Climate Change and Peace at the Palais des Nations

The event "Sustaining Peace in an Era of Climate Change" was held at the Palais des Nations on November 8th, during the 31st session of the UN Universal Periodic Review.

During the panel, the speakers discussed various issues and conflicts arising from climate change and aimed to provide some solutions regarding peacebuilding and peacekeeping in such a complex and tumultuous age.

Lindsey Cook started off the panel by declaring that climate change is a pressing issue. She explained that, as normal citizens, it is difficult to grasp the extent of the damage caused, especially because it is hard for scientists to communicate and translate their findings in a language understandable by all.

She stated that social change is key to effectively tackling climate change. Limiting the rise in temperature (which, she claimed, is still possible today) would greatly alter the impact that climate change is expected to have on vulnerable communities globally. It would also facilitate peacebuilding processes and reduce the risk of conflict: climate change puts great pressure on the earth's resources and their availability; it results in reduced field crops availability; it puts pressure on borders and forces migration; it impacts agriculture and vulnerable communities.

Anna Brach, the second panelist, discussed the adverse impact of climate change on human security. She explained that climate change's effects have given rise to violent extremism: vulnerable people join violent groups as their last option to survive and meet their basic needs.

In this regard, she exposed how climate change is fueling conflicts. She stated that this issue impacts both developing and developed countries: it is about the global human security consequences of climate change.

Ms. Brach provided two key solutions: protection and empowerment. Protection is about creating the norms, institutions, and policies to intervene appropriately wherever needed. Empowerment is a key element for human security especially in climate change action, she explained. The most affected populations are the vulnerable ones and they definitely need to be empowered.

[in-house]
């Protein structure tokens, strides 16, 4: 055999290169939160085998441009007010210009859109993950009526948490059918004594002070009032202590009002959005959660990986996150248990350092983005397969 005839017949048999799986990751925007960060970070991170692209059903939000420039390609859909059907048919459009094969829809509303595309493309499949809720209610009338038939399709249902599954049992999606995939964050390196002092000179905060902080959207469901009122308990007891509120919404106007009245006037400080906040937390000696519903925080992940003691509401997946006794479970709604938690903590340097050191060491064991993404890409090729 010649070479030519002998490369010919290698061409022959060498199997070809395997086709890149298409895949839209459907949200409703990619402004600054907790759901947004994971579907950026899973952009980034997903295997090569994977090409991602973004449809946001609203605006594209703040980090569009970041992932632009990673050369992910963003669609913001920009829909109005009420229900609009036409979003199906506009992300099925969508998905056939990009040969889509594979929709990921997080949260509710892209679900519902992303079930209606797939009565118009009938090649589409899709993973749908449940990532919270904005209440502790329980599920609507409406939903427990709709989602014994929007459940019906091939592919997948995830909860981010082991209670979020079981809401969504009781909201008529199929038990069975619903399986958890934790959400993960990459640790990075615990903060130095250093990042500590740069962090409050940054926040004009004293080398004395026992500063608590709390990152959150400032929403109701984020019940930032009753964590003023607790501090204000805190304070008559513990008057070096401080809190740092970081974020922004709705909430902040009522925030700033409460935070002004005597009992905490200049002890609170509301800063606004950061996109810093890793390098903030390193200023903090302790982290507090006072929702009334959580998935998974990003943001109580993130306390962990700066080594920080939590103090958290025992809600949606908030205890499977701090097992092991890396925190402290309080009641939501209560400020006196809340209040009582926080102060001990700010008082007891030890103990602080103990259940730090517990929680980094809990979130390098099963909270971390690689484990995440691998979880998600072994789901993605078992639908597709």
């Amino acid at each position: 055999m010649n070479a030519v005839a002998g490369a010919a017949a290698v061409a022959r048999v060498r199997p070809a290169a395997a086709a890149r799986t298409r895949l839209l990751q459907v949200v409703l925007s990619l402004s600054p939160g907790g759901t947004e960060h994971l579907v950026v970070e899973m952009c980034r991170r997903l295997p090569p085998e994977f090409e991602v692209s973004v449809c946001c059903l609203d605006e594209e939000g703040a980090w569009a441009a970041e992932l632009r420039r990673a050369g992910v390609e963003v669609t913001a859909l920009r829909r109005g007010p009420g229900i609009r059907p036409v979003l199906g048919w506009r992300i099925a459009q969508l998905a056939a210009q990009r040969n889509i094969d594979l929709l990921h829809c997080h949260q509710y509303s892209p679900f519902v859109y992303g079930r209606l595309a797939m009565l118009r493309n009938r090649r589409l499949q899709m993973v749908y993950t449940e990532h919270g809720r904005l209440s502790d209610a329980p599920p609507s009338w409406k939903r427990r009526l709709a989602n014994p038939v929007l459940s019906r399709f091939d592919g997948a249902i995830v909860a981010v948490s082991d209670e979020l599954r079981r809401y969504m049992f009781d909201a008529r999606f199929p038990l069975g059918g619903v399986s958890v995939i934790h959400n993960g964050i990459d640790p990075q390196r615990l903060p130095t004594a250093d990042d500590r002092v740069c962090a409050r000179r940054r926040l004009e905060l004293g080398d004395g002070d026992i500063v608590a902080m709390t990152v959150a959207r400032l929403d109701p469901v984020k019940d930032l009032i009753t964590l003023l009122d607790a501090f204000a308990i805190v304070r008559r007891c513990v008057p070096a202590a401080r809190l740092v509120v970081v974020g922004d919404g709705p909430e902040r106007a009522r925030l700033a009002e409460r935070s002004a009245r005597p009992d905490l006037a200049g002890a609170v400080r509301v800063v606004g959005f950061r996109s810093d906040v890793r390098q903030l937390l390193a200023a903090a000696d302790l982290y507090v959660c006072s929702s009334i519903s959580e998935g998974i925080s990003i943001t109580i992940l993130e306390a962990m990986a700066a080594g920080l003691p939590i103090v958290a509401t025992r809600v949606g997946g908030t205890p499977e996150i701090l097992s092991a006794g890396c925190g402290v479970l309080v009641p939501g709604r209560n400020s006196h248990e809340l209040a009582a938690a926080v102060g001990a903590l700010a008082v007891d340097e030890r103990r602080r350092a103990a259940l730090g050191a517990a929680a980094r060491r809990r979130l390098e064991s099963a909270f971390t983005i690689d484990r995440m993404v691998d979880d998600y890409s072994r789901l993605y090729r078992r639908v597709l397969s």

She also noted that indigenous people, often part of the vulnerable segments of societies, need to be listened to and their knowledge valued. This point was relevant and well-thought considering that these people must be empowered not only with respect for their rights and security but also because they have precise and accurate knowledge of their environment, indigenous groups often know which techniques and methods work best for the conditions under which they live and their traditional methods sometimes have proved to be simpler but also more effective than the new technological methods.

Amanda Kron encouraged the development of integrated assessment methods to better understand climate change and fragility dynamics. To achieve this, she proposed three tools that she used in a project on Climate Change and Security in Nepal and Sudan: a guidance document, monitoring and evaluation note, a toolbox with tools, exercises, and further reading.

She further explained that many issues are recurrent, such as livelihood security and migration. They create tensions over local resources and give rise to grievances between the host communities and the displaced populations. Considering this problem, she recommended, as a key solution, to strengthen the relationships between different groups and communities.

In this regard, CD4Peace values such recommendations as, from our point of view, cultural understanding and cooperation are key to the achievement of sustainability and crucial to peacebuilding.

Isobel Edward discussed the potential of decentralized renewable energy (DRE) in peacebuilding strategies: beyond the electricity output, there are many benefits to DRE, it supports decentralized power and avoids sustaining the legacy of corporate ownership. It creates more jobs than large-scale projects, allows local people to become business owners, and provides greater economic independence to these people.

DRE has already been used in peace projects globally. Could energy finally be a road to peace rather than a source of conflict?

Although Ms. Edward's approach diverged from her colleagues, her view of an effective and fair system (decentralized and sustainable) recalled the notion of empowerment and protection evoked by Ms. Brach. She emphasized the need for new methods such as DRE with consideration of their impact on people's security and well-being, a concern shared by all the panelists.

Mr. Farukh Amil noted that climate change issues have not plainly risen from human activity, they stem from a rampant need to grow. In terms of his recommendations, Mr. Amil focused on the individual impact that citizens must aim to have. He called for a retrospection of our relationship with trash.

The panelists focused on the social aspect of climate change and its potential solutions. They made a clear link between conflict, violence, and climate change. Talking about risk, vulnerability, and fragility, instead of exclusively discussing the political solutions (policies and institutions) they also focused on what we, as communities and individuals, can do. An emphasis was put on the empowerment of the vulnerable people, which is not only crucial for them but will also help create the right environment for a positive change to take place, thanks to their knowledge and contribution.

As we noted during this panel, it seems that the link between culture and environment is increasingly acknowledged. This is very interesting for CD4Peace because our vision is based on the belief that we need culture and social cohesion to tackle today's environmental and societal challenges.

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Cultural Diversity and Sustainable Development for Peace